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Framing Our World: The Form of a Graphic Narrative

Shayna S's picture

graphic [graf-ik]

            1. giving a clear and effective picture; vivid

narrative [nar-uh-tive]

            1. a story or account of events, experiences, or the like whether true or fictitious




Please download the file here.

Please comment if it doesn't work (it's suppose to be a powerpoint file).





Anne Dalke's picture


It works, all right, though it was very complicated for me to manipulate, and so to follow and understand the page: making it large enough to read made it too hard to navigate; making it a navigate-able size made it too small to read. Those technicalities aside (!)

...this is very impressive: first-and-foremost, in format, in your ability to do what Scott McCloud and Waking Life do--construct a critique of a form in that form. (Let's talk some more about what is gained and lost via that sort of trick: Does it dis-able the distance necessary for critique? Or, contrary-wise, marry form and content in a way that teaches more effectively than such distanced might allow?)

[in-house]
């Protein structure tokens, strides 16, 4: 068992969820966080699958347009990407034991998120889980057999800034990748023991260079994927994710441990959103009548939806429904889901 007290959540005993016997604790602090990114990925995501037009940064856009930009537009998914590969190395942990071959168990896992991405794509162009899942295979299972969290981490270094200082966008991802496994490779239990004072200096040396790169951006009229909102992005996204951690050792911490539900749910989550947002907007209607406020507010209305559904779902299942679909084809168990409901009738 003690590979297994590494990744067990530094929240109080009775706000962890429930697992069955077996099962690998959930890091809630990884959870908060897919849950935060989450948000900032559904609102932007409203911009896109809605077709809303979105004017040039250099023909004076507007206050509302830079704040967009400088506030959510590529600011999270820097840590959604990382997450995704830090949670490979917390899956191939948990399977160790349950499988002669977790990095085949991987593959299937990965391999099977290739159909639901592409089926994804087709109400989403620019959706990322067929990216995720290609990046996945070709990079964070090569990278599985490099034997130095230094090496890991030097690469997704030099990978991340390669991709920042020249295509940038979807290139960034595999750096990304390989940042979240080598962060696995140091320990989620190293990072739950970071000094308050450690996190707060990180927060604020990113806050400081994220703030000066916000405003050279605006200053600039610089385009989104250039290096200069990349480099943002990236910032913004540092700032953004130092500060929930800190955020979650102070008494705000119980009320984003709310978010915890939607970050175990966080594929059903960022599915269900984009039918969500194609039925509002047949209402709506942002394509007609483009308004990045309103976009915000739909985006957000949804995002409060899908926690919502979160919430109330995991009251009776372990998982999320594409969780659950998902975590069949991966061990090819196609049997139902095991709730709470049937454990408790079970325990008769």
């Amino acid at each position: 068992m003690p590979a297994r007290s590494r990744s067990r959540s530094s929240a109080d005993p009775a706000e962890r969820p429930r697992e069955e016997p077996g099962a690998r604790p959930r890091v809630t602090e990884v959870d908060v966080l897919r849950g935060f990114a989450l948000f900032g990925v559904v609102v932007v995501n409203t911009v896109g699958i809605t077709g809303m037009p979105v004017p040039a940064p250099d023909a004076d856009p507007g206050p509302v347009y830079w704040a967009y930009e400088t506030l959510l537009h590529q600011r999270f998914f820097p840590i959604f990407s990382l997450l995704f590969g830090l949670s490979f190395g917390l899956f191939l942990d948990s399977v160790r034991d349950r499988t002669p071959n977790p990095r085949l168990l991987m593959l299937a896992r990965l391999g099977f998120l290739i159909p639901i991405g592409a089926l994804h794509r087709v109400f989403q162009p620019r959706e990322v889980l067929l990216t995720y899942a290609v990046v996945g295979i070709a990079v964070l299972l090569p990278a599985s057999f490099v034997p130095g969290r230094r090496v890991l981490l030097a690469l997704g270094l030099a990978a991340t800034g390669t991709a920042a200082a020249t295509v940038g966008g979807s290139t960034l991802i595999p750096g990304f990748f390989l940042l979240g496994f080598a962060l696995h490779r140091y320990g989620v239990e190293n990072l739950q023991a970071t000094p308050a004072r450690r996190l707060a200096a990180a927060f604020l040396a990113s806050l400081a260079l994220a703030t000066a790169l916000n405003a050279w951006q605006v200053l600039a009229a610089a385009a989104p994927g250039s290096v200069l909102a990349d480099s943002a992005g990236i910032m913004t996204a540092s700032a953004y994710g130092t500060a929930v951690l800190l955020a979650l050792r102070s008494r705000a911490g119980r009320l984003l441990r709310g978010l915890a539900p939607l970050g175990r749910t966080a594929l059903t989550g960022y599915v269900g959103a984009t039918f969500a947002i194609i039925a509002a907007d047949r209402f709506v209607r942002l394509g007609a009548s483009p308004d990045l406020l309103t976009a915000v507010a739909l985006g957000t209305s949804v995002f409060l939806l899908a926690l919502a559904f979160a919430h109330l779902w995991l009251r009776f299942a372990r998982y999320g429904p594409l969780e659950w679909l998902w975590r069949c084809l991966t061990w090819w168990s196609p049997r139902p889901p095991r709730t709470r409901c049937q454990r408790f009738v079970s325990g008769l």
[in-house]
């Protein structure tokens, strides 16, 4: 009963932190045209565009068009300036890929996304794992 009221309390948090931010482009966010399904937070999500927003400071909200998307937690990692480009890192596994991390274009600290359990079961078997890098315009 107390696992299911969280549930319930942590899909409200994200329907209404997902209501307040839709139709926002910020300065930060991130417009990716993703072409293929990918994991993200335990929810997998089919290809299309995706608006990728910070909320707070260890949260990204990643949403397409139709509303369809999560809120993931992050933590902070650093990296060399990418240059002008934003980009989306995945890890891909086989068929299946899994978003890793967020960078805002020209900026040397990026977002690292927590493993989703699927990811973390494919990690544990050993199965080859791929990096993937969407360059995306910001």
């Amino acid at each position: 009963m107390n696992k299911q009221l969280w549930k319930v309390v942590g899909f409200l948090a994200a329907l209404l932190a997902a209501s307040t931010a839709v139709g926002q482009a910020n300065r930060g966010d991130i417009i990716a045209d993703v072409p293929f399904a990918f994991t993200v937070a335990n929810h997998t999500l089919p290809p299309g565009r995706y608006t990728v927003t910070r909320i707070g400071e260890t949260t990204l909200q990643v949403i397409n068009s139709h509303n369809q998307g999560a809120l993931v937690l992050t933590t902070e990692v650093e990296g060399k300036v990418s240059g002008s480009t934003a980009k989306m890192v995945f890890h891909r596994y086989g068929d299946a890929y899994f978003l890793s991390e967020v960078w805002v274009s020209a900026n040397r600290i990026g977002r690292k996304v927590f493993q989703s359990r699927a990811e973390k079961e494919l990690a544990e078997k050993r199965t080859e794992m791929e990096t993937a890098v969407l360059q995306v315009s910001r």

This is impressive, too, in what you show: the necessary intermediality (my new word!) of frame, graphics and words; the ability of a frame to move; the ability of a sequence of pictures to shift from a close up to a pan out; the ability of words to become part of the action (wow! that word bubble that kills!).

I know you want to go on with this exploration for your final project, and I can't wait to see where it will take you. One dimension we might want to think-about and play-with together is that of formatting: might "frame," "words" and "pictures" all be embedded (for example) in the page that is "graphic narrative"? Why have you "framed" them side-by-side, when the resources of the internet would allow you to engage in embedding?